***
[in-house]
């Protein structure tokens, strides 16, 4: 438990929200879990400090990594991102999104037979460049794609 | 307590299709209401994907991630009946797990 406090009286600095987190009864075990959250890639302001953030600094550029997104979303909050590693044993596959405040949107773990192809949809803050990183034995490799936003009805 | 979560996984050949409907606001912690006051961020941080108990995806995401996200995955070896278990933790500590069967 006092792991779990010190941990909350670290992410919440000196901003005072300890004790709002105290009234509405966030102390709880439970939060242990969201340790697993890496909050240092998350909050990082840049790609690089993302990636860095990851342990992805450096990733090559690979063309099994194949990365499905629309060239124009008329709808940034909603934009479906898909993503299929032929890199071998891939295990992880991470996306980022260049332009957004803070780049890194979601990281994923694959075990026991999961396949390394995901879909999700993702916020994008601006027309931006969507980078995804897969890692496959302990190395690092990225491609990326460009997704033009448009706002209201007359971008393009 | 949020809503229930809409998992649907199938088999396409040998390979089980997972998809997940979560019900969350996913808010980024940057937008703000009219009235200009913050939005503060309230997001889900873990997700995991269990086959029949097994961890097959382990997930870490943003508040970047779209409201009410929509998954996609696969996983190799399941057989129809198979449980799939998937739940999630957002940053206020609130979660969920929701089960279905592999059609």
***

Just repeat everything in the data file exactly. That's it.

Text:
[in-house]
């Protein structure tokens, strides 16, 4: 438990929200879990400090990594991102999104037979460049794609 | 307590299709209401994907991630009946797990 406090009286600095987190009864075990959250890639302001953030600094550029997104979303909050590693044993596959405040949107773990192809949809803050990183034995490799936003009805 | 979560996984050949409907606001912690006051961020941080108990995806995401996200995955070896278990933790500590069967 006092792991779990010190941990909350670290992410919440000196901003005072300890004790709002105290009234509405966030102390709880439970939060242990969201340790697993890496909050240092998350909050990082840049790609690089993302990636860095990851342990992805450096990733090559690979063309099994194949990365499905629309060239124009008329709808940034909603934009479906898909993503299929032929890199071998891939295990992880991470996306980022260049332009957004803070780049890194979601990281994923694959075990026991999961396949390394995901879909999700993702916020994008601006027309931006969507980078995804897969890692496959302990190395690092990225491609990326460009997704033009448009706002209201007359971008393009 | 949020809503229930809409998992649907199938088999396409040998390979089980997972998809997940979560019900969350996913808010980024940057937008703000009219009235200009913050939005503060309230997001889900873990997700995991269990086959029949097994961890097959382990997930870490943003508040970047779209409201009410929509998954996609696969996983190799399941057989129809198979449980799939998937739940999630957002940053206020609130979660969920929701089960279905592999059609």